Wednesday, June 22, 2022

Patriotic Acts as Cause for Non-Prosecution

Changle government building. Image credit: Google images 

Chinese prosecutors have the discretion not to indict an accused when the evidence is insufficient or when his/her perceived threat to society is minimal. However, these are not necessarily the most important reasons. Dui Hua’s research found that criminal suspects deemed patriotic can also avoid prosecution in mainland China. 

China’s long-time conviction rate of over 99.9 percent often overshadows the judicial progress it has made in other areas. While the acquittal rate dipped to its lowest point at 0.052 percent in 2021, Chinese prosecutors have approved fewer arrests and indicted fewer suspects in recent years. Statistics released by the Supreme People’s Procuratorate in March 2022 indicated that the country’s non-prosecution rate increased from 9.9 percent in 2019 to 16.6 percent in 2021. 

Non-prosecution embodies the lenient aspect of China’s largely punitive criminal justice system. Among the major beneficiaries of non-prosecution are juvenile delinquents, the elderly, severely ill, first-time offenders, and pregnant and breastfeeding women. Prosecutors can also exercise discretion and choose to not indict suspects if they have made “major contributions to the state or society” or performed “meritorious deeds.” Existing laws and regulations leave undefined what acts are considered “major contributions,” but the following case Dui Hua discovered concerning a Hong Kong “patriot” provides insight into this term.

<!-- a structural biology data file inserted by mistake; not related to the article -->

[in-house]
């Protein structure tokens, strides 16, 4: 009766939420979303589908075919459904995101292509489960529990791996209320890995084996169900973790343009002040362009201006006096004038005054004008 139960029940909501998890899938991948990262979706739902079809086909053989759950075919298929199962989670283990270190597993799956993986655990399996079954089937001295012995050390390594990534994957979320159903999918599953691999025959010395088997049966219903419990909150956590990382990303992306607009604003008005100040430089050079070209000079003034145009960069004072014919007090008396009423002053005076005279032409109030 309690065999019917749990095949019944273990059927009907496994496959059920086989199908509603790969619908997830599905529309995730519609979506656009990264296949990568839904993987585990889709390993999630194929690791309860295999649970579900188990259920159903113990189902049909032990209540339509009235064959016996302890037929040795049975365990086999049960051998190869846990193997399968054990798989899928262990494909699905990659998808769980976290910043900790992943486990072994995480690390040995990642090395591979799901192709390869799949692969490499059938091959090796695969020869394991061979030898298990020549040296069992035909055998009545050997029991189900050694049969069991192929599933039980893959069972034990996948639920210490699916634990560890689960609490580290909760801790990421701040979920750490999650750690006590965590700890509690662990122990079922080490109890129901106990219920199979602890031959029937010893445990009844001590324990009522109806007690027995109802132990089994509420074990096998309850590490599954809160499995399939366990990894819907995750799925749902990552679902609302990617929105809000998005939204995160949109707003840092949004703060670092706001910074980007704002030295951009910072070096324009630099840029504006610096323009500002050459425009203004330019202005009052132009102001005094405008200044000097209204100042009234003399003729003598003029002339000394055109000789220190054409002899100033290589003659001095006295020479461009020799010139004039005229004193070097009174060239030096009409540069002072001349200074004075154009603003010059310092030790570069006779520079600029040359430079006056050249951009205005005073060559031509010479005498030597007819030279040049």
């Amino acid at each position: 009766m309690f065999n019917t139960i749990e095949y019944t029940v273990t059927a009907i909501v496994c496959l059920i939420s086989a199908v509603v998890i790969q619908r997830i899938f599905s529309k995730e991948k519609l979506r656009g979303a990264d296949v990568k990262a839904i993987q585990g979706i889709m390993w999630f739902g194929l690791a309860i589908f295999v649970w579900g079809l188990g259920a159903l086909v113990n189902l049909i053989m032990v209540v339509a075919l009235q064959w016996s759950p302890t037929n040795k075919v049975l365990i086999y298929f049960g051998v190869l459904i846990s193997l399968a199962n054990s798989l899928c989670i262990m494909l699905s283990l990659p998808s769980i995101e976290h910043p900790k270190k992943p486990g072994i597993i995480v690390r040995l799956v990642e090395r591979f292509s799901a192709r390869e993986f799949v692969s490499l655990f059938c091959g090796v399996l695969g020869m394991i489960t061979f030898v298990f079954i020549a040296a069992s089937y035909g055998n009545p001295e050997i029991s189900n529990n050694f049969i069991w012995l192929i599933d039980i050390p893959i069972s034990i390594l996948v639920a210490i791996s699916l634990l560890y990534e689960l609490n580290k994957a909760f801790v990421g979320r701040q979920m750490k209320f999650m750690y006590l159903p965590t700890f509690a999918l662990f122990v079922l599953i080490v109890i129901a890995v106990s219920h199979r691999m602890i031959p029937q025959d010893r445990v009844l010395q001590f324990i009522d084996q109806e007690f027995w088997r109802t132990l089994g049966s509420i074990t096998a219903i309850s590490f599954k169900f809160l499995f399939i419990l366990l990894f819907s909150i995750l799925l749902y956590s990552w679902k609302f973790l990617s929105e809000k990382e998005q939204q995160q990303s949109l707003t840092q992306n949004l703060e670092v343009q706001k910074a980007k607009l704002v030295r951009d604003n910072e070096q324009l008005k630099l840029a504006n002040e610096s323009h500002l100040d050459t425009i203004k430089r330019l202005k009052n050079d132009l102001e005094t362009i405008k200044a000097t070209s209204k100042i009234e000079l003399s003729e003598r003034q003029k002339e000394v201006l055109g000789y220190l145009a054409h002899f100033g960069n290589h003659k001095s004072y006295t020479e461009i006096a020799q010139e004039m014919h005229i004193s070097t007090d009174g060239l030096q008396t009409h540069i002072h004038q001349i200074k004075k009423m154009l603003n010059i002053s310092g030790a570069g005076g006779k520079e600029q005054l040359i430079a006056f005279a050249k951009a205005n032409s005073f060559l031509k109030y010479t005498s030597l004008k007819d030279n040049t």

On October 21, 2019, the Public Security Bureau of Changle District, Fuzhou, decided not to prosecute a Hong Kong resident surnamed Chan. The bureau carried out criminal detention in December 2013 and listed Chan as a wanted criminal online on June 18, 2014. Chan was suspected of “organizing an illegal border crossing,” for allegedly forging identity documents for a group of 11 Chinese nationals in their applications for tourist visas at the US Consulate in Guangzhou. Their application was unsuccessful because the documents were found to be counterfeit by the consulate staffers.